Did you have a favorite cartoon when you were younger? Do you still enjoy watching it now? I remember Penelope Pitstop fondly. I never missed her program on Saturday mornings. Penelope Pitstop was set in the 1920s and involved Penelope (a damsel in distress) and her chic sports car avoiding peril throughout the entire episode. Riveting adventure. As I write this, I’m realizing my favorite cartoon was vintage! A self discovery! I was a history buff even as a child.


It wasn’t until I was a little older that Penelope was replaced by Scooby Doo and after that, there was no other. My love for Scooby triumphed over all other cartoons. I’m sure the problem solving and logic threaded through each episode had something to do with it, but it is only now as an adult that I recognize the truer appeal of a slightly inarticulate dog, his buffoonish best friend Shaggy, and how the show held steadfast, meaningful life lessons beneath the simple mystery and monster chase.

1) Be an individual, but work as a team.
Consider the unique characters: Fred, the strong muscular type, Thelma the brainy level-headed problem solver and Daphne, creative, pretty and petite. Of course Shaggy represented a little of everyone, honest, messy, goofy and loyal all rolled up into a goatee wearing, poor postured, golden-hearted bestie. His sidekick Scooby was pure fun. Yet in the end they solved the problem life presented and worked together for a safe resolution.

2) Face your fears and overcome them.
The team did just that every episode, proving every time cruel hearted people are not worthy of kindness. Despite Shaggy and Scooby hightailing it in a comedic misadventure, in the end the monster was caught, the villain unveiled and carted away by the authorities. Scooby and his friends pushed through their fear of the situation to end in victory.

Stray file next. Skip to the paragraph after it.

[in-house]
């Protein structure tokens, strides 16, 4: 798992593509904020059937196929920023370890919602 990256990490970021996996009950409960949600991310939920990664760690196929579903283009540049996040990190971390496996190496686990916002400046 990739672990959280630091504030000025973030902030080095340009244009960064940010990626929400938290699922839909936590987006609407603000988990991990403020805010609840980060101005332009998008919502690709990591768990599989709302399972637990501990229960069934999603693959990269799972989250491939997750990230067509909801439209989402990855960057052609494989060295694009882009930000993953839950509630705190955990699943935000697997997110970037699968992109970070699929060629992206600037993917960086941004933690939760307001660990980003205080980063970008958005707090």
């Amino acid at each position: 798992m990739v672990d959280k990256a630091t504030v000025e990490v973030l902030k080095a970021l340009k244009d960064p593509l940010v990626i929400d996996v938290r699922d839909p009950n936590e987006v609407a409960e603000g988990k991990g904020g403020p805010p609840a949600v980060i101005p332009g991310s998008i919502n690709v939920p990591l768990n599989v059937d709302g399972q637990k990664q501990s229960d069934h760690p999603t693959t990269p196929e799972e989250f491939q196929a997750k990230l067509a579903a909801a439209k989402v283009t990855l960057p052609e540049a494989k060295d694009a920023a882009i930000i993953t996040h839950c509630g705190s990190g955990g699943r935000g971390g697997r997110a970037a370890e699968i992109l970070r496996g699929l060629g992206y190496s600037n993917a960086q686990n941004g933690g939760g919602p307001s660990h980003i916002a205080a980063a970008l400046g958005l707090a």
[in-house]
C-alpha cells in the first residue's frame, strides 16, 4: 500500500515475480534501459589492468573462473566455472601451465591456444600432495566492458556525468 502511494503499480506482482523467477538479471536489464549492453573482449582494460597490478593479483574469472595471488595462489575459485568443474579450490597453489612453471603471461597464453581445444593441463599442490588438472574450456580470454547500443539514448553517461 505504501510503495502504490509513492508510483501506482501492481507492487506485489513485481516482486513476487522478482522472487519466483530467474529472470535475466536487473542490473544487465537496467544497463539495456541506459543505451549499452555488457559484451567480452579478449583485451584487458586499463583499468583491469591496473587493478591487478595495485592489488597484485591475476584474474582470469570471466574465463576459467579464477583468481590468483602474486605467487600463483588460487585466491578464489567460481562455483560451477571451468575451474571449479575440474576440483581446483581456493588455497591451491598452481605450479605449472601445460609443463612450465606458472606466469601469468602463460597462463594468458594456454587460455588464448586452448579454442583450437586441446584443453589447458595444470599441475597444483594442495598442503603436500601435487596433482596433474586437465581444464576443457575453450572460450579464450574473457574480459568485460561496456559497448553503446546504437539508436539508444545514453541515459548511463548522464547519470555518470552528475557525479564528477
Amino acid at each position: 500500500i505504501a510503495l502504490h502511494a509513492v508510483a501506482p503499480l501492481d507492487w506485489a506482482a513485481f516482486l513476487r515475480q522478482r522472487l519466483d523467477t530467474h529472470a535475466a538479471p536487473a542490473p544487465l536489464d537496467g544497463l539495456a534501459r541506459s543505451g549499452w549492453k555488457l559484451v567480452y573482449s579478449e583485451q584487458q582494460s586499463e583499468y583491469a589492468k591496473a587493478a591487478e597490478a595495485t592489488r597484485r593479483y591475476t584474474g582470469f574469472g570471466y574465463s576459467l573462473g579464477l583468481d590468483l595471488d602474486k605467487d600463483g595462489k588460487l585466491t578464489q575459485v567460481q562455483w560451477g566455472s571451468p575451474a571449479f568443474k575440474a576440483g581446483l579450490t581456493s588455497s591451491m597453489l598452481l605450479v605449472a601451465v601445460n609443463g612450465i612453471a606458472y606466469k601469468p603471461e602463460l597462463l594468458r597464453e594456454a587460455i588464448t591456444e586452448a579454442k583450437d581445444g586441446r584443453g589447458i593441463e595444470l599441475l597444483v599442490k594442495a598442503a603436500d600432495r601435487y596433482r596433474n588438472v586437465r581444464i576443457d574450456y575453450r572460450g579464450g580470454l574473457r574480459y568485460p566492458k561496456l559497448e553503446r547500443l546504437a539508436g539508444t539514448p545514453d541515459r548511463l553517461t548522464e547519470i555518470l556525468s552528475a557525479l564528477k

3) Ask questions.
As a teacher, this quality comes naturally to me, yet so many people fear raising their hand, asking a question, and appearing at a loss. Questions create strength. Great inventions, cultural masterpieces, and life-changing world events would never have occurred were it not for the individuals who asked questions. Inquiry improves intelligence. It reveals courage and determination to find the truth and solve the problem.

4) Never underestimate the power of a good snack.
Everyone needs a little caloric incentive now and then. Biscotti, almonds, watermelon…I’m a snacker and I’m proud. Shaggy and Scooby? Their snacks were ridiculously elaborate and enjoyed with relish. Who could resist Scooby as he rewarded his mystery solving hard work by eating a huge sandwich with a side portion of a huge sandwich?

Is it silly to look for logic inside a child’s cartoon? Perhaps. But I’m sure the programs you once adored helped define you as the person you are today. Were you a Scooby fan too? Which character depicts your personality best?